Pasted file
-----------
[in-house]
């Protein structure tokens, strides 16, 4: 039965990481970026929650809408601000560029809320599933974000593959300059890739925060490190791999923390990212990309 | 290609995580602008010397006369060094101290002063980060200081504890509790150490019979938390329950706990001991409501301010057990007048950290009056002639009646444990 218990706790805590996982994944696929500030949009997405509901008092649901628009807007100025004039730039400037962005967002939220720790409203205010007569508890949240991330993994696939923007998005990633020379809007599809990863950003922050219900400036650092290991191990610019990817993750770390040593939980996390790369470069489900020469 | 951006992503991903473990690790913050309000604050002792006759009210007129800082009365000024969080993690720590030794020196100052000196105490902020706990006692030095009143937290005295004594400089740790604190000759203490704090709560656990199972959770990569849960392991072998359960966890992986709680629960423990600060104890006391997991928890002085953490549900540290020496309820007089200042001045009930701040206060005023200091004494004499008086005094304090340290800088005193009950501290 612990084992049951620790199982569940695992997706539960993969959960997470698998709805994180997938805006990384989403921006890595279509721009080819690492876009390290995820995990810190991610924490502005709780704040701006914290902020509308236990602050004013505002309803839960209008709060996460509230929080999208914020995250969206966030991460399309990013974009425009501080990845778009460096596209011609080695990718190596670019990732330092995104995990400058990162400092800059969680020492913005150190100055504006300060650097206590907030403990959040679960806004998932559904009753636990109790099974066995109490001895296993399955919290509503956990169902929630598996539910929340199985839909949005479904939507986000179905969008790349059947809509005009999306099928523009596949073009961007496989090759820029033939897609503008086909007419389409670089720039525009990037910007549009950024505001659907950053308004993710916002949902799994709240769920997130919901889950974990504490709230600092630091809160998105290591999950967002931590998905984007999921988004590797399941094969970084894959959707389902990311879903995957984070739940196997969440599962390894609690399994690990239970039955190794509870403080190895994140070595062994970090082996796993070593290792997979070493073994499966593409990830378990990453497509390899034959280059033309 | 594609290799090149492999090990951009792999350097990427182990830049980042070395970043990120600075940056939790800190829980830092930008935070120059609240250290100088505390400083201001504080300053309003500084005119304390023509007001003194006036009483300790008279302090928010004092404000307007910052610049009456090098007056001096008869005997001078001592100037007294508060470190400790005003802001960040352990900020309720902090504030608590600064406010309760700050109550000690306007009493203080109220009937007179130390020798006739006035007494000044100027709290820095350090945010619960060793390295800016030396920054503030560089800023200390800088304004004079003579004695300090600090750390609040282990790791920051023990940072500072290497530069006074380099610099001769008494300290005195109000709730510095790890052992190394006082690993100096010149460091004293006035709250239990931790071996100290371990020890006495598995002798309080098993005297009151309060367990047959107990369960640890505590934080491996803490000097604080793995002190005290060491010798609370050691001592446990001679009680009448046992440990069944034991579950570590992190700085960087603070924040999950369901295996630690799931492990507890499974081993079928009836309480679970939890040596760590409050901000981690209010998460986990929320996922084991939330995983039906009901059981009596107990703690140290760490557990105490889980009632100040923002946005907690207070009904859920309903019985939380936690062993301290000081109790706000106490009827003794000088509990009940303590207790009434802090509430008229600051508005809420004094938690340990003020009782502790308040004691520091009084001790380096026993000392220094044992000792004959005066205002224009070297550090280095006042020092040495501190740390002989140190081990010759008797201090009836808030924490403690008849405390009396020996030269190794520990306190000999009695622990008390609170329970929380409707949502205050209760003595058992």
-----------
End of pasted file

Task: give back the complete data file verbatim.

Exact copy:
[in-house]
């Protein structure tokens, strides 16, 4: 039965990481970026929650809408601000560029809320599933974000593959300059890739925060490190791999923390990212990309 | 290609995580602008010397006369060094101290002063980060200081504890509790150490019979938390329950706990001991409501301010057990007048950290009056002639009646444990 218990706790805590996982994944696929500030949009997405509901008092649901628009807007100025004039730039400037962005967002939220720790409203205010007569508890949240991330993994696939923007998005990633020379809007599809990863950003922050219900400036650092290991191990610019990817993750770390040593939980996390790369470069489900020469 | 951006992503991903473990690790913050309000604050002792006759009210007129800082009365000024969080993690720590030794020196100052000196105490902020706990006692030095009143937290005295004594400089740790604190000759203490704090709560656990199972959770990569849960392991072998359960966890992986709680629960423990600060104890006391997991928890002085953490549900540290020496309820007089200042001045009930701040206060005023200091004494004499008086005094304090340290800088005193009950501290 612990084992049951620790199982569940695992997706539960993969959960997470698998709805994180997938805006990384989403921006890595279509721009080819690492876009390290995820995990810190991610924490502005709780704040701006914290902020509308236990602050004013505002309803839960209008709060996460509230929080999208914020995250969206966030991460399309990013974009425009501080990845778009460096596209011609080695990718190596670019990732330092995104995990400058990162400092800059969680020492913005150190100055504006300060650097206590907030403990959040679960806004998932559904009753636990109790099974066995109490001895296993399955919290509503956990169902929630598996539910929340199985839909949005479904939507986000179905969008790349059947809509005009999306099928523009596949073009961007496989090759820029033939897609503008086909007419389409670089720039525009990037910007549009950024505001659907950053308004993710916002949902799994709240769920997130919901889950974990504490709230600092630091809160998105290591999950967002931590998905984007999921988004590797399941094969970084894959959707389902990311879903995957984070739940196997969440599962390894609690399994690990239970039955190794509870403080190895994140070595062994970090082996796993070593290792997979070493073994499966593409990830378990990453497509390899034959280059033309 | 594609290799090149492999090990951009792999350097990427182990830049980042070395970043990120600075940056939790800190829980830092930008935070120059609240250290100088505390400083201001504080300053309003500084005119304390023509007001003194006036009483300790008279302090928010004092404000307007910052610049009456090098007056001096008869005997001078001592100037007294508060470190400790005003802001960040352990900020309720902090504030608590600064406010309760700050109550000690306007009493203080109220009937007179130390020798006739006035007494000044100027709290820095350090945010619960060793390295800016030396920054503030560089800023200390800088304004004079003579004695300090600090750390609040282990790791920051023990940072500072290497530069006074380099610099001769008494300290005195109000709730510095790890052992190394006082690993100096010149460091004293006035709250239990931790071996100290371990020890006495598995002798309080098993005297009151309060367990047959107990369960640890505590934080491996803490000097604080793995002190005290060491010798609370050691001592446990001679009680009448046992440990069944034991579950570590992190700085960087603070924040999950369901295996630690799931492990507890499974081993079928009836309480679970939890040596760590409050901000981690209010998460986990929320996922084991939330995983039906009901059981009596107990703690140290760490557990105490889980009632100040923002946005907690207070009904859920309903019985939380936690062993301290000081109790706000106490009827003794000088509990009940303590207790009434802090509430008229600051508005809420004094938690340990003020009782502790308040004691520091009084001790380096026993000392220094044992000792004959005066205002224009070297550090280095006042020092040495501190740390002989140190081990010759008797201090009836808030924490403690008849405390009396020996030269190794520990306190000999009695622990008390609170329970929380409707949502205050209760003595058992």